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Arsenic Disruption of Neuron Development


Arsenic exposure at high doses is neurotoxic to the mature nervous system. However, relatively little is known about the effects of arsenic exposure on the developing nervous system, which is often more sensitive to toxicological insults than the mature nervous system. Arsenic contamination of groundwater exposes millions of people in the US and worldwide to elevated levels of arsenic, and there is increasing evidence that early exposure to arsenic results in reduced mental function in children, although the cellular and molecular mechanisms for this are unknown. <P> Our preliminary data, using an in vitro system, show that exposure of neurons during differentiation to low micromolar arsenic results in 'stunted' neurons with reduced growth and complexity. We also find associated abnormal distribution and organization of microtubules and actin, which are key regulators of neurite growth, in exposed neurons. Furthermore, we find that arsenic induced reductions in neurite growth can be partially rescued by inhibiting the RhoA pathway. <P> Arsenic disruption of microtubules and actin in non-neuronal cell types has been documented, although the molecular mechanisms are not well understood. Our long term objective is to understand the molecular mechanisms by which arsenic exposure during development impairs neurite growth, and the consequences this has for the structure and function of the nervous system. <P> The goal of this grant is to focus on two regulators of cytoskeletal function; (i) Rho GTPases which are major regulators of actin dynamics in developing neurons and (ii) microtubule associated proteins (MAPs) which regulate microtubule stability. <P> We test the hypothesis that arsenic disruption of Rho GTPases and MAPs drives disrupted actin and tubulin regulation which results in reduced neurite growth and branching. <P> The first specific aim is to determine the extent to which arsenic induced disruption of Rho GTPase activity drives altered actin function and contributes to reduced neurite growth and complexity. Arsenic effects on Rho GTPase activity and levels will be quantified. Mutant Rho GTPases will then be used to modulate Rho GTPase activity in arsenic exposed neurons to determine the extent of their contribution. <P> The second specific aim is to test the hypothesis that arsenic disruption of MAPs alters associated microtubule stability and polymerization. Arsenic effects on MAP production, phosphorylation and function will be investigated and quantified. <P> Associated effects on microtubule stability and polymerization will be investigated and used to guide experiments where microtubule dynamics will be manipulated in arsenic exposed neurons to further elucidate their role in the effects of arsenic on neuron growth. <P>PUBLIC HEALTH RELEVANCE Chronic low-dose arsenic exposure is a problem in regions of the US where drinking water is contaminated with arsenic. Surprisingly little is known about the consequences of this exposure for the developing nervous system, despite the potential for significant numbers of children and fetuses to be exposed to arsenic via contaminated water. This research will investigate how arsenic exposure disrupts the growth of the neurons which make up the nervous system.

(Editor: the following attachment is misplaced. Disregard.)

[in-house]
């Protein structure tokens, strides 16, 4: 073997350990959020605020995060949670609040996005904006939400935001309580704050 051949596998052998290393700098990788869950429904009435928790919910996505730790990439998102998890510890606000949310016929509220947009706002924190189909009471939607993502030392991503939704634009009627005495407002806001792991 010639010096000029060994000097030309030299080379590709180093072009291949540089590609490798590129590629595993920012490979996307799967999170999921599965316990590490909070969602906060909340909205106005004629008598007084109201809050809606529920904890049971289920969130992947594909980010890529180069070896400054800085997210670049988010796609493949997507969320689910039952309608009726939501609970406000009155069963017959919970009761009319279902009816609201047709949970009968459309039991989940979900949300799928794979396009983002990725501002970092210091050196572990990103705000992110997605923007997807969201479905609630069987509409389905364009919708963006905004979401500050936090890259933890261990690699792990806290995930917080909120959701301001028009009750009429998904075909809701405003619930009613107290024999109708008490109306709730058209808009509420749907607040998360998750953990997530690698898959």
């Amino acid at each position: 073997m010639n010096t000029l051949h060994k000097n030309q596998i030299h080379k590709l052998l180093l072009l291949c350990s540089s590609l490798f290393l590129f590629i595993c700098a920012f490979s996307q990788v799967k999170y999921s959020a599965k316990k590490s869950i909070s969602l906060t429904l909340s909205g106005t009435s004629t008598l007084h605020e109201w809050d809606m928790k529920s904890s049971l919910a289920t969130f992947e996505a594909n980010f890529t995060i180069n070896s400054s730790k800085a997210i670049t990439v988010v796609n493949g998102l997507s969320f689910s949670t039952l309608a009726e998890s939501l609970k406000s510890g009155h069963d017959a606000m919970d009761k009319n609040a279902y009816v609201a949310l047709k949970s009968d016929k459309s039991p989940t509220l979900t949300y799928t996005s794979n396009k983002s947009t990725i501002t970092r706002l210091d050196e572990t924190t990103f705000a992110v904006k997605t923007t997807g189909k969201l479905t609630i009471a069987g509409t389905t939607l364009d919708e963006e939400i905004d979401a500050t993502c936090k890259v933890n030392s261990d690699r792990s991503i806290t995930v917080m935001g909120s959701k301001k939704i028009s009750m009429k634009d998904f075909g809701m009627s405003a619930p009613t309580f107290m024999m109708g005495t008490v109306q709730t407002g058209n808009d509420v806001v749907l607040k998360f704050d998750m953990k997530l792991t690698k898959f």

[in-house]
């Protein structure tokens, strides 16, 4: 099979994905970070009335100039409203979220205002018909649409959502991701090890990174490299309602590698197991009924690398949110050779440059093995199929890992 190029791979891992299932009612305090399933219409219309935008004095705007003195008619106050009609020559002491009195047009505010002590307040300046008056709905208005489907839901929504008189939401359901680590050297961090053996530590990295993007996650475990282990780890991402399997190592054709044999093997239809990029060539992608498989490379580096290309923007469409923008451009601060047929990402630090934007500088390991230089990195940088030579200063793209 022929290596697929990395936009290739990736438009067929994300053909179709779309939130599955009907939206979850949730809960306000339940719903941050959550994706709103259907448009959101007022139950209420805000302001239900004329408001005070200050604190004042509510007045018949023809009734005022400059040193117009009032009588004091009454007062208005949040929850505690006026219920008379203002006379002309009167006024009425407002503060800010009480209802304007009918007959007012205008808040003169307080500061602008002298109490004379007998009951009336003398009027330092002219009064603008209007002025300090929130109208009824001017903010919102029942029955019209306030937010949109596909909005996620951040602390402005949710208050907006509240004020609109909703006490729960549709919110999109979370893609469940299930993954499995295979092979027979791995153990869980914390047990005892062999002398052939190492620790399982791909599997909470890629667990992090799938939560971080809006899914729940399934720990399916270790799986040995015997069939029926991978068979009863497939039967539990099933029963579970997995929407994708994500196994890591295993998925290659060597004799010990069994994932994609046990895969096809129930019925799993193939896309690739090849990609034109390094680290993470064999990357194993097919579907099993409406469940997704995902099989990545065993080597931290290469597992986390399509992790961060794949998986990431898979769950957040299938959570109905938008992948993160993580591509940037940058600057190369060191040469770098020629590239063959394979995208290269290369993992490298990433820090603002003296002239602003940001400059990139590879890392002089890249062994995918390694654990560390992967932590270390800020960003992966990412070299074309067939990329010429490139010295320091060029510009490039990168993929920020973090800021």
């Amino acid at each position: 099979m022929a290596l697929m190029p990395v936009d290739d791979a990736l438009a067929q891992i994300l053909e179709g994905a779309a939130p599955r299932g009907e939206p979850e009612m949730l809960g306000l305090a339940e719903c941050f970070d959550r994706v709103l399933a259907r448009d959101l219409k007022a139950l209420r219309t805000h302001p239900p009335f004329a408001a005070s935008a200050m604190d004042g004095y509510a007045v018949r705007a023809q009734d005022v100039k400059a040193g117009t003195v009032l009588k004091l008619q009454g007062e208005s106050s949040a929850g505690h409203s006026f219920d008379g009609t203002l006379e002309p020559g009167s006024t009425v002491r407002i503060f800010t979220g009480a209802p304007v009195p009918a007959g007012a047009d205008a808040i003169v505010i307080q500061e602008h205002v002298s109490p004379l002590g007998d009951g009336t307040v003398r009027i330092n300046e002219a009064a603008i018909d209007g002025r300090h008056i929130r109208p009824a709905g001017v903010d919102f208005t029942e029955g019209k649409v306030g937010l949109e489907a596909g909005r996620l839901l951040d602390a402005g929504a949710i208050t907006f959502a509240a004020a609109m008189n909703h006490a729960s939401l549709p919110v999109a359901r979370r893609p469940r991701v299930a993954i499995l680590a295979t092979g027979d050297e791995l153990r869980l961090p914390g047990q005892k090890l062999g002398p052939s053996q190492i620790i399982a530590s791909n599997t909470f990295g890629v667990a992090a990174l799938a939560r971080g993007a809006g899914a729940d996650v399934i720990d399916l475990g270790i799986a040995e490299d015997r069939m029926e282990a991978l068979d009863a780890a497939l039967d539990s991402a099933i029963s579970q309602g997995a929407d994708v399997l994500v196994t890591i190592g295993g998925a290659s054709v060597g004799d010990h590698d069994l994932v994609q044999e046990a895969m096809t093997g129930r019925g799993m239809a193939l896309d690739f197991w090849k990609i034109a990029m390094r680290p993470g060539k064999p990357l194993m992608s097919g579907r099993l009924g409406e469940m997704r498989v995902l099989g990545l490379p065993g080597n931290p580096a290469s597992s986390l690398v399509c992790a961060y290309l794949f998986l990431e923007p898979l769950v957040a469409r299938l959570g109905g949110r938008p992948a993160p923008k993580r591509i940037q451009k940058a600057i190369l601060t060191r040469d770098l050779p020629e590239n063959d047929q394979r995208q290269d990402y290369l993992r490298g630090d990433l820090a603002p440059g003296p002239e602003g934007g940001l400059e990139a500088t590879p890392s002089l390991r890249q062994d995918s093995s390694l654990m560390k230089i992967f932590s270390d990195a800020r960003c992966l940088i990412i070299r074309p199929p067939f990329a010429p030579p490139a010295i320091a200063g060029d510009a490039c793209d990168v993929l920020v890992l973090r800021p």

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For additional information, including history, sub-projects, results and publications, if available, visit the <a href="; target="blank">Project Information web page</a> at the National Institutes of Health Research Portfolio Online Reporting Tool (RePORTER) database.

Currie, Douglas
University of Southern Maine
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